Across the Sun

Before The Night Takes Us

01. Tipping the Scales
02. Song for the Hopeless
03. Seasons
04. Descent & Discovery
05. Ghosts of Grandeur
06. Before the Night Takes Us
07. A Moment of Clarity
08. Blessing in Disguise
09. In the Face of Adversity
10. Belay My Judgement

[Metal Blade Records]

I’ve mentioned previously that it took me some time to get into Portland’s Across the Sun, and my sentiments are worth repeating; despite the cited progressive metal influence and labeling via recommendation, Across the Sun felt more like Killswitch Engage with keyboards and a more profound sense of melody and direction. This isn’t such a bad thing at all despite my slightly flippant tone, seeing as how I “grew up” on Killswitch (so to speak) and any improvement on that style is welcome. Good lord, is it ever welcome.

With their debut full-length album Before The Night Takes Us, Across the Sun will no doubt be breaking through from the underground unsigned scene, where they released three EPs that gained them a dedicated following. It’s not hard to imagine why; their use of keys and a prog influence was a breath of fresh air in a tired genre. While these nuances are certainly not new to the area of metalcore, I can’t really peg a band that sounds exactly like Across The Sun. While they wear their influences on their sleeves and you can pick out the various derivatives, there’s something unique about Across The Sun and their approach at metalcore. This will undoubtedly work in their favor as they become a stand out band in the genre.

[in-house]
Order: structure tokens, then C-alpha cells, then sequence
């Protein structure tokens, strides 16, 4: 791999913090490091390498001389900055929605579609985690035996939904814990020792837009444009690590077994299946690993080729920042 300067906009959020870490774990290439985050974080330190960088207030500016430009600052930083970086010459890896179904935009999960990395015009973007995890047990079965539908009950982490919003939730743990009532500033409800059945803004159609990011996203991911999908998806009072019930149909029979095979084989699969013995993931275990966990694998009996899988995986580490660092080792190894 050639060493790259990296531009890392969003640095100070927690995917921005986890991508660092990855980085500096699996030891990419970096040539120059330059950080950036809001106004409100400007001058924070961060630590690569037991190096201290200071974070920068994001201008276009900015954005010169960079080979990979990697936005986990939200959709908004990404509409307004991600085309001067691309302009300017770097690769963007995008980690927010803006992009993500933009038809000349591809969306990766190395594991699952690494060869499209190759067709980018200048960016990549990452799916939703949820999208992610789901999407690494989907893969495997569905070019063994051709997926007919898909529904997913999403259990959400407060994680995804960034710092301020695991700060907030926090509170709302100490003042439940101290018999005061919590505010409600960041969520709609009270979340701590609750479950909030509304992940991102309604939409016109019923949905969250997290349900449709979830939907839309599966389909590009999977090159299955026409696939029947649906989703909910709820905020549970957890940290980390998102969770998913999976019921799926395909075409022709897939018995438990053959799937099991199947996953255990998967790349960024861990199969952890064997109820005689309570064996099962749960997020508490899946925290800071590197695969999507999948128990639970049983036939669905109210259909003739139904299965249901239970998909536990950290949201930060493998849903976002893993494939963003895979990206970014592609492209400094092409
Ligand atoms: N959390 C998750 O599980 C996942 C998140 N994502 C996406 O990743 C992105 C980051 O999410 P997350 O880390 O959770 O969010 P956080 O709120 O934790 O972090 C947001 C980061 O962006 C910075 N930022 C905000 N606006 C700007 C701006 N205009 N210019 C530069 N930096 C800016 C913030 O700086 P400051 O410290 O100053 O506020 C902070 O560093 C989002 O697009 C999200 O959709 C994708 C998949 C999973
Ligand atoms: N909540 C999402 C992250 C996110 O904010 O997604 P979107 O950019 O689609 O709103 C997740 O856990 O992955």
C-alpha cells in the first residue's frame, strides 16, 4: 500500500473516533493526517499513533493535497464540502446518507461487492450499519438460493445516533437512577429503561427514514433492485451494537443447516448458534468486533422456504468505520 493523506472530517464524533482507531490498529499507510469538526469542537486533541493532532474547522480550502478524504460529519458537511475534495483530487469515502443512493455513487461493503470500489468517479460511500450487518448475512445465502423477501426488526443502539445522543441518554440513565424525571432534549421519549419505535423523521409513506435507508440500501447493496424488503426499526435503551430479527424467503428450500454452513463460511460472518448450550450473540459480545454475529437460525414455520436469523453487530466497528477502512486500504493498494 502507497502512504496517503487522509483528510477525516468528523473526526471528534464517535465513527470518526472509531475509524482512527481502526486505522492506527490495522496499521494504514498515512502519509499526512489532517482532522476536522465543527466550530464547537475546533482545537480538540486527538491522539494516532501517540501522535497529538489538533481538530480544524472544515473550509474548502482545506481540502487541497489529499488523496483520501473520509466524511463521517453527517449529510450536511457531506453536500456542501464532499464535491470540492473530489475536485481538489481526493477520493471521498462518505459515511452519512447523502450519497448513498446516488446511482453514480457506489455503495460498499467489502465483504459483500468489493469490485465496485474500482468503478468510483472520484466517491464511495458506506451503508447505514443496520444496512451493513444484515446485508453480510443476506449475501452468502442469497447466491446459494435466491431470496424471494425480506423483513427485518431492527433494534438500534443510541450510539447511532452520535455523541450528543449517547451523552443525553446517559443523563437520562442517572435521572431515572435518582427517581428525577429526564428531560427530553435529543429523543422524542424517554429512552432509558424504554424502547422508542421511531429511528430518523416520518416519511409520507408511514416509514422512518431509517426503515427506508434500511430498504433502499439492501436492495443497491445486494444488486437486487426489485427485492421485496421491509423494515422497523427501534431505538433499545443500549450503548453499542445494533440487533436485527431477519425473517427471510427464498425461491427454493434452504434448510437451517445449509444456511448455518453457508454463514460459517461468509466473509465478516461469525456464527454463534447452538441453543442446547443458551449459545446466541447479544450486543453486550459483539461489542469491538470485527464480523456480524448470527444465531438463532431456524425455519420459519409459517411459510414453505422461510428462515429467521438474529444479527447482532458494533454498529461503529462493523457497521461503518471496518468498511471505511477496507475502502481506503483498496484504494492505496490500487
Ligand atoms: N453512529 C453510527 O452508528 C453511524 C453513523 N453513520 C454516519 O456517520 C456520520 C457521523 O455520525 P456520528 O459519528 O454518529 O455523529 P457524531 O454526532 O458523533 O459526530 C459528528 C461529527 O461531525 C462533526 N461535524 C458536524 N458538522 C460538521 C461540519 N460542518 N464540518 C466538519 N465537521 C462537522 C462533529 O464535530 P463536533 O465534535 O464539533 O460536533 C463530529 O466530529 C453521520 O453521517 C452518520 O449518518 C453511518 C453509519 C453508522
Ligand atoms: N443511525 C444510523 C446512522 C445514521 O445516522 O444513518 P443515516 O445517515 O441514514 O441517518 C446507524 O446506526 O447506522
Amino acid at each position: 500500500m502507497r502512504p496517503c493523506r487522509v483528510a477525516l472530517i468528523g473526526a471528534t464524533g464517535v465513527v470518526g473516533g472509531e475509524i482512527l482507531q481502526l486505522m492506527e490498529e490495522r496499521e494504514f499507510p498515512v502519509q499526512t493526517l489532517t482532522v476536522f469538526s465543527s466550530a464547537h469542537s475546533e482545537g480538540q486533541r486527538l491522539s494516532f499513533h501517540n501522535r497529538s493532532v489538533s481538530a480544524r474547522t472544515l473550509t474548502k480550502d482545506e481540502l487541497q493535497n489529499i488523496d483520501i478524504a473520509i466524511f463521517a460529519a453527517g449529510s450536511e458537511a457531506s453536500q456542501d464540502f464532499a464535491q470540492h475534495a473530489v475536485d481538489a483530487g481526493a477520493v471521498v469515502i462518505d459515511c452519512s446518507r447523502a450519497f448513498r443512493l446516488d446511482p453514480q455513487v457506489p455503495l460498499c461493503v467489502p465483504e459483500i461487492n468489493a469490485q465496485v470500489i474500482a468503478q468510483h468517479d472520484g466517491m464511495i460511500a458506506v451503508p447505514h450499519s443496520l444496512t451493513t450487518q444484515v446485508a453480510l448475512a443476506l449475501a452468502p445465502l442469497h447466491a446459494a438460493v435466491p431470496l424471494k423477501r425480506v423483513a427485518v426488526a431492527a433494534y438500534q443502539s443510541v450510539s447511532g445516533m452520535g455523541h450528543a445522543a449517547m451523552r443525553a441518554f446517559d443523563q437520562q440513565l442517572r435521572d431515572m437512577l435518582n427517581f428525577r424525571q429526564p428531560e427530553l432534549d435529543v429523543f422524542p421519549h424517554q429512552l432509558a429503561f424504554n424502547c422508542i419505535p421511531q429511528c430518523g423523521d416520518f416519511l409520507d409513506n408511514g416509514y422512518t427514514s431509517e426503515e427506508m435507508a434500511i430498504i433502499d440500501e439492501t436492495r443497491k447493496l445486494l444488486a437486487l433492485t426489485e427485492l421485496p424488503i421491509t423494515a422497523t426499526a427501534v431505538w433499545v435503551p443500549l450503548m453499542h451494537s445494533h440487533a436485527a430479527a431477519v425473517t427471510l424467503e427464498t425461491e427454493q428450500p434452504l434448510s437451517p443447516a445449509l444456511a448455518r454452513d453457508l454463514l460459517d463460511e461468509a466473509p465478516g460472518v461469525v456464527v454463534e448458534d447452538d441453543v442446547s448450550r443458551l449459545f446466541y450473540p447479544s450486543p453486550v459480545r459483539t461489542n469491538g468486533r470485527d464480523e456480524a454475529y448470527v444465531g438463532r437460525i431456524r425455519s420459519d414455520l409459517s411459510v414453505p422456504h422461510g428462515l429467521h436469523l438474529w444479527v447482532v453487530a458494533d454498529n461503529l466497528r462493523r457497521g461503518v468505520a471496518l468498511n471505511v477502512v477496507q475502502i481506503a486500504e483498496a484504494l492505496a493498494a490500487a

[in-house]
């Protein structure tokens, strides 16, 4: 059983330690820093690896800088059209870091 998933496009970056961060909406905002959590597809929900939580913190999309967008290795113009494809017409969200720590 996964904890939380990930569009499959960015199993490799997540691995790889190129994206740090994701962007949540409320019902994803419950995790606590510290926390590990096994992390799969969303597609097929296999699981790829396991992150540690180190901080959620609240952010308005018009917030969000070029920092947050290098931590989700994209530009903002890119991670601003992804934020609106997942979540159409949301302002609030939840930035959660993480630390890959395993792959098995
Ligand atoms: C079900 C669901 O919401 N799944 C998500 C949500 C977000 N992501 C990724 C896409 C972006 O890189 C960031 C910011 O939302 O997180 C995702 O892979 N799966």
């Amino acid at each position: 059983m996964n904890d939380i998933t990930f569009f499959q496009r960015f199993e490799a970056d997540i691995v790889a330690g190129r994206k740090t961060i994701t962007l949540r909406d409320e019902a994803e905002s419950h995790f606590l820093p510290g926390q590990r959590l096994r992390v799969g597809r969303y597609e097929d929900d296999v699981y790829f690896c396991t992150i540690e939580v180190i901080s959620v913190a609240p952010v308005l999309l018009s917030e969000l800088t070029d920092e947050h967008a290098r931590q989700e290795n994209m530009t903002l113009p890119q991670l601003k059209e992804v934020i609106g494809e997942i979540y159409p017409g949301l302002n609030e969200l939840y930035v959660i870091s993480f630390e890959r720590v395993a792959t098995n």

It’s always a good sign when a band of this caliber can write riffs that aren’t directly aping the Gothenburg style. There are definite hints of that across Before The Night Takes Us, but they’re fused with speedy power metal and thrash riffs and leads that add a touch of nuance.  Flourishes of keyboards also add depth to the sound, whether out in front or building up an atmosphere. The guitar work is interesting enough on its own to hold attention, but it’s safe to say that without the inclusion of the brilliant keyboard parts, this just might have been another generic metalcore album. Let’s hope they don’t pull a Soilwork and start mixing out the keys as they go on.

The vocal parts also make the album quite memorable. Speaking as an avid fan of hooks and melodies, there are plenty to be found here and they’re well crafted, for the most part. Vocalist Brandon Davis’ singing voice takes some getting used to; something about the tone of his voice gives off a less than enthusiastic first impression. He’s a grower though, and the melodic content certainly saves his performance. Luckily, the band doesn’t rely on him as the sole deliverer of hooks and can stand apart on an instrumental front, as most evidenced on the album’s only instrumental track, “A Moment Of Clarity.” His harsh vocals are on par for the course, although they aren’t as prominently featured. Most metalcore bands tend to lose a bit of dynamic when they rely too heavily on a clean vocal delivery (just spin the latest All That Remains and Killswitch Engage records, for instance), but Across the Sun actually makes it work without being mind-numbingly boring.

Before The Night Takes Us is a solid first impression, overall. Across the Sun manage to add subtle hints of classic progressive and power metal into the tired genre of metalcore to create a standout album that while not exactly groundbreaking, is still a fun album that beats the hell out of most of their contemporaries.

Across The Sun – Before The Night Takes Us gets…


– JR

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